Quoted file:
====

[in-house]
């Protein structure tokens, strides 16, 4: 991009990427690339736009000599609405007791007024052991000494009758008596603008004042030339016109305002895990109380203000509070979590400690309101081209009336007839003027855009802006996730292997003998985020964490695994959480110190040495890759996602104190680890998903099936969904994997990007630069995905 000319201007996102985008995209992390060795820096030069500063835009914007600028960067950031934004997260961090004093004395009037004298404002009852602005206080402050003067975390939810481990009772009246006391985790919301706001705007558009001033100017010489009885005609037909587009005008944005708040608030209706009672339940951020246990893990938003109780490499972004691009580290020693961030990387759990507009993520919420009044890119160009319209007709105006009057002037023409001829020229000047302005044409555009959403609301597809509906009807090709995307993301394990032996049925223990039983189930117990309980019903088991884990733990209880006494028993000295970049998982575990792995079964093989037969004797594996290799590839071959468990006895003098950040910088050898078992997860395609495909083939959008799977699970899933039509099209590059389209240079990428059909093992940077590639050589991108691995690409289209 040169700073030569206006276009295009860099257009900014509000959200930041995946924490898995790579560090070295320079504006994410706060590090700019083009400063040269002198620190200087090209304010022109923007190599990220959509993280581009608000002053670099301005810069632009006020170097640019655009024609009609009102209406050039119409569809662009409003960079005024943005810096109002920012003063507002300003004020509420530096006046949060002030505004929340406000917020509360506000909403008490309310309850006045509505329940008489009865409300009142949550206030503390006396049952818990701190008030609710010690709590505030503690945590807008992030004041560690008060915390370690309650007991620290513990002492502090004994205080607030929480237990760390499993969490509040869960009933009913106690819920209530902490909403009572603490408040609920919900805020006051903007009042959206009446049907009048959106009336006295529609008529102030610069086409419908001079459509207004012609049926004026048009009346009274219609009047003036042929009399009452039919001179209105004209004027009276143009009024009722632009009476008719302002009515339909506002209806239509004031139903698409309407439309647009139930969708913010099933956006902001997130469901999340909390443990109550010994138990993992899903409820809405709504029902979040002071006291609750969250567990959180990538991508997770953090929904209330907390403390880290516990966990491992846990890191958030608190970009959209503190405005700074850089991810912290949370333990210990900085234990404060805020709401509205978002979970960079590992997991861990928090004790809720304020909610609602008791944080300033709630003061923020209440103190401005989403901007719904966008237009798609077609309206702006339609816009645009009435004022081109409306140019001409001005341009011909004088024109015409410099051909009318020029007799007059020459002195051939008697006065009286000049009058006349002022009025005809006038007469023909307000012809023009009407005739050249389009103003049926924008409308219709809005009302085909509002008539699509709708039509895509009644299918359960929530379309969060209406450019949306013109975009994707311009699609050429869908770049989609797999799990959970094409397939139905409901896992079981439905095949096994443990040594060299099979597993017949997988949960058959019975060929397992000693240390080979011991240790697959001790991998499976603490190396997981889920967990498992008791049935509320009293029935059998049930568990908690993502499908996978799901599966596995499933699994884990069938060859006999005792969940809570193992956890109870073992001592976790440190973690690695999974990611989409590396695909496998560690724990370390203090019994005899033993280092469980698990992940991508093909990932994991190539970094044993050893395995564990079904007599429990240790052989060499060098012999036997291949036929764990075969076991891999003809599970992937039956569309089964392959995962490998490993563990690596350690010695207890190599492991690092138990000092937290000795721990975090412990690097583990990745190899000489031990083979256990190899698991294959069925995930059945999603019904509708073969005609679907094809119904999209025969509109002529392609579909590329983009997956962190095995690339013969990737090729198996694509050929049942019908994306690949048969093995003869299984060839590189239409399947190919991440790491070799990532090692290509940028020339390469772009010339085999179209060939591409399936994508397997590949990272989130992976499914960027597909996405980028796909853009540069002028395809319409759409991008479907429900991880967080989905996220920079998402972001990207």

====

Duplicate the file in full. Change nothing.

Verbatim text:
[in-house]
């Protein structure tokens, strides 16, 4: 991009990427690339736009000599609405007791007024052991000494009758008596603008004042030339016109305002895990109380203000509070979590400690309101081209009336007839003027855009802006996730292997003998985020964490695994959480110190040495890759996602104190680890998903099936969904994997990007630069995905 000319201007996102985008995209992390060795820096030069500063835009914007600028960067950031934004997260961090004093004395009037004298404002009852602005206080402050003067975390939810481990009772009246006391985790919301706001705007558009001033100017010489009885005609037909587009005008944005708040608030209706009672339940951020246990893990938003109780490499972004691009580290020693961030990387759990507009993520919420009044890119160009319209007709105006009057002037023409001829020229000047302005044409555009959403609301597809509906009807090709995307993301394990032996049925223990039983189930117990309980019903088991884990733990209880006494028993000295970049998982575990792995079964093989037969004797594996290799590839071959468990006895003098950040910088050898078992997860395609495909083939959008799977699970899933039509099209590059389209240079990428059909093992940077590639050589991108691995690409289209 040169700073030569206006276009295009860099257009900014509000959200930041995946924490898995790579560090070295320079504006994410706060590090700019083009400063040269002198620190200087090209304010022109923007190599990220959509993280581009608000002053670099301005810069632009006020170097640019655009024609009609009102209406050039119409569809662009409003960079005024943005810096109002920012003063507002300003004020509420530096006046949060002030505004929340406000917020509360506000909403008490309310309850006045509505329940008489009865409300009142949550206030503390006396049952818990701190008030609710010690709590505030503690945590807008992030004041560690008060915390370690309650007991620290513990002492502090004994205080607030929480237990760390499993969490509040869960009933009913106690819920209530902490909403009572603490408040609920919900805020006051903007009042959206009446049907009048959106009336006295529609008529102030610069086409419908001079459509207004012609049926004026048009009346009274219609009047003036042929009399009452039919001179209105004209004027009276143009009024009722632009009476008719302002009515339909506002209806239509004031139903698409309407439309647009139930969708913010099933956006902001997130469901999340909390443990109550010994138990993992899903409820809405709504029902979040002071006291609750969250567990959180990538991508997770953090929904209330907390403390880290516990966990491992846990890191958030608190970009959209503190405005700074850089991810912290949370333990210990900085234990404060805020709401509205978002979970960079590992997991861990928090004790809720304020909610609602008791944080300033709630003061923020209440103190401005989403901007719904966008237009798609077609309206702006339609816009645009009435004022081109409306140019001409001005341009011909004088024109015409410099051909009318020029007799007059020459002195051939008697006065009286000049009058006349002022009025005809006038007469023909307000012809023009009407005739050249389009103003049926924008409308219709809005009302085909509002008539699509709708039509895509009644299918359960929530379309969060209406450019949306013109975009994707311009699609050429869908770049989609797999799990959970094409397939139905409901896992079981439905095949096994443990040594060299099979597993017949997988949960058959019975060929397992000693240390080979011991240790697959001790991998499976603490190396997981889920967990498992008791049935509320009293029935059998049930568990908690993502499908996978799901599966596995499933699994884990069938060859006999005792969940809570193992956890109870073992001592976790440190973690690695999974990611989409590396695909496998560690724990370390203090019994005899033993280092469980698990992940991508093909990932994991190539970094044993050893395995564990079904007599429990240790052989060499060098012999036997291949036929764990075969076991891999003809599970992937039956569309089964392959995962490998490993563990690596350690010695207890190599492991690092138990000092937290000795721990975090412990690097583990990745190899000489031990083979256990190899698991294959069925995930059945999603019904509708073969005609679907094809119904999209025969509109002529392609579909590329983009997956962190095995690339013969990737090729198996694509050929049942019908994306690949048969093995003869299984060839590189239409399947190919991440790491070799990532090692290509940028020339390469772009010339085999179209060939591409399936994508397997590949990272989130992976499914960027597909996405980028796909853009540069002028395809319409759409991008479907429900991880967080989905996220920079998402972001990207």